Tokyo Drifter (Tokyo Dorifuta) sees second collaboration between director Tetsuaki Matsue and singer-songwriter Kenta Maeno. Unlike 2009’s Live Tape (Raibu Tepu), this time Maeno travels through Shibuya to Ginza under the dimmed neon lights of Tokyo. Shot on a rainy night, only couple of months after Great Tohoku earthquake, the effects of power saving measures due to shortages can be seen clearly. Whether you’ve been to Tokyo or seen in films, you have never seen it like this, especially places like famous Shibuya crossing.
We follow charismatic Kenta Maeno through this unfamiliar darkness of Tokyo, as he sings with his guitar about life, love, women and Tokyo, his upbeat and occasionally angry remarks are ignored by passerby’s. It is shot at very low-def intentionally, this helps with capturing the mood of this recently shaken metropolis. Blurry, dark and shaky images turn previously easily recognisable places into less familiar, more sketchy silhouettes. We observe through the night as he eats his noodles, get some fuel and sings even while riding his bike. Moving through the city is the main theme. Particularly, shots of his walking through a rail-crossing and later painting like backdrop on a H&M’s store windows are very notable.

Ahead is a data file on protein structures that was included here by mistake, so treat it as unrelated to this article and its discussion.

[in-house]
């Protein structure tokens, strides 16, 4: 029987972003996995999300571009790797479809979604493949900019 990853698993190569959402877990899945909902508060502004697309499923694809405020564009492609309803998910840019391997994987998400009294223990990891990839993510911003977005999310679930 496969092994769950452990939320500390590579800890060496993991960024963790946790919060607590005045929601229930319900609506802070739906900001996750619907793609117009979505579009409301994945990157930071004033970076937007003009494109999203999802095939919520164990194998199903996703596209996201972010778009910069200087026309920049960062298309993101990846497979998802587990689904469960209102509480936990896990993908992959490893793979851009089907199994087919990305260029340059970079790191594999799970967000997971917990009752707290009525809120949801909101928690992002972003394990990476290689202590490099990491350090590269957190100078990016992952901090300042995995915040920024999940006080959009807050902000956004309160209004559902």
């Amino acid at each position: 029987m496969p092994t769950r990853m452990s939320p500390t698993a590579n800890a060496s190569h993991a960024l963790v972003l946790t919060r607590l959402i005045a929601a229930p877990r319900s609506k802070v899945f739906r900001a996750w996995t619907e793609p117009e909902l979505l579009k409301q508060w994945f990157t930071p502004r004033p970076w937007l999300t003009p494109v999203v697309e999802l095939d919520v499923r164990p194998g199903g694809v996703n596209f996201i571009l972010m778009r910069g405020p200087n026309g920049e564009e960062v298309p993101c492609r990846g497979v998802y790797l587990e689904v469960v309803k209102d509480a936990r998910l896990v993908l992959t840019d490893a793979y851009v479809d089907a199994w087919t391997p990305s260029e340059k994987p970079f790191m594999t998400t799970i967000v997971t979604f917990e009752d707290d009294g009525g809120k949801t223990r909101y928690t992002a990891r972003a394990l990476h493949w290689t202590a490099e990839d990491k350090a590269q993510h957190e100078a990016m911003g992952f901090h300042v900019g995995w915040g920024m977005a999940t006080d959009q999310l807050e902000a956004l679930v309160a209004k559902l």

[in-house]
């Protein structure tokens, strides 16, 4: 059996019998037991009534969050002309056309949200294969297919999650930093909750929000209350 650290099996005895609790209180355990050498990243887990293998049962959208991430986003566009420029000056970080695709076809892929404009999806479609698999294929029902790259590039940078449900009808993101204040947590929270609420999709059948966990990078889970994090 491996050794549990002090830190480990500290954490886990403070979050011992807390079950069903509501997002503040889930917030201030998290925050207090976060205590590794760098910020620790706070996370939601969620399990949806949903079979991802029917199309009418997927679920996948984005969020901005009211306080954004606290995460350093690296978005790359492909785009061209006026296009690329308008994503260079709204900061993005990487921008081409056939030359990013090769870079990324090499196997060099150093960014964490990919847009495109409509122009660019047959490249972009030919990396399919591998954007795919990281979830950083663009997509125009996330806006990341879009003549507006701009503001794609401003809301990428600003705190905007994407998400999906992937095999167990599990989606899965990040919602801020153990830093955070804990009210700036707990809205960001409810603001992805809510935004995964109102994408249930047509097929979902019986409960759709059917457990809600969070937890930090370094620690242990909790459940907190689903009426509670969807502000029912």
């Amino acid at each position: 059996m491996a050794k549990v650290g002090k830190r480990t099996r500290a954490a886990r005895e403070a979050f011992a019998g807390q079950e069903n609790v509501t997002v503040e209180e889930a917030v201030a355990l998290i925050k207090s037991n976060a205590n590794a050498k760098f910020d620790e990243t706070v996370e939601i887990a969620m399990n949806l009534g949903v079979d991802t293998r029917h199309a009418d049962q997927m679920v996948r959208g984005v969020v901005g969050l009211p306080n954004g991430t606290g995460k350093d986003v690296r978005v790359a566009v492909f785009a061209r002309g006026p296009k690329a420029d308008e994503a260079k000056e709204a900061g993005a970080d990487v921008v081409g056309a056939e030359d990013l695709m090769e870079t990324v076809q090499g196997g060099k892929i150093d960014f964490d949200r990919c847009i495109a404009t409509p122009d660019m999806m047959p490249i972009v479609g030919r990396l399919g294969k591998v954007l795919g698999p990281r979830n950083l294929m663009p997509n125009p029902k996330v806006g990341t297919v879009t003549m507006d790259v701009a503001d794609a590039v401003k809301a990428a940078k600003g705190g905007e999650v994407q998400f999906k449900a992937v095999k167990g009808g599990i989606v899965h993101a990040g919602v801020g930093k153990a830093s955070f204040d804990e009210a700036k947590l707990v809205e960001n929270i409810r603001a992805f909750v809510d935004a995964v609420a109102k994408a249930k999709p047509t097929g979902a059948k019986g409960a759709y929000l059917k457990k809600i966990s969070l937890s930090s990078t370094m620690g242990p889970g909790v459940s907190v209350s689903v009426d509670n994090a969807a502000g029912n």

This tone-down version of a redefined Tokyo seems to be able to bring out emotions of unity and hope unlike usual isolation it imposes on its habitants.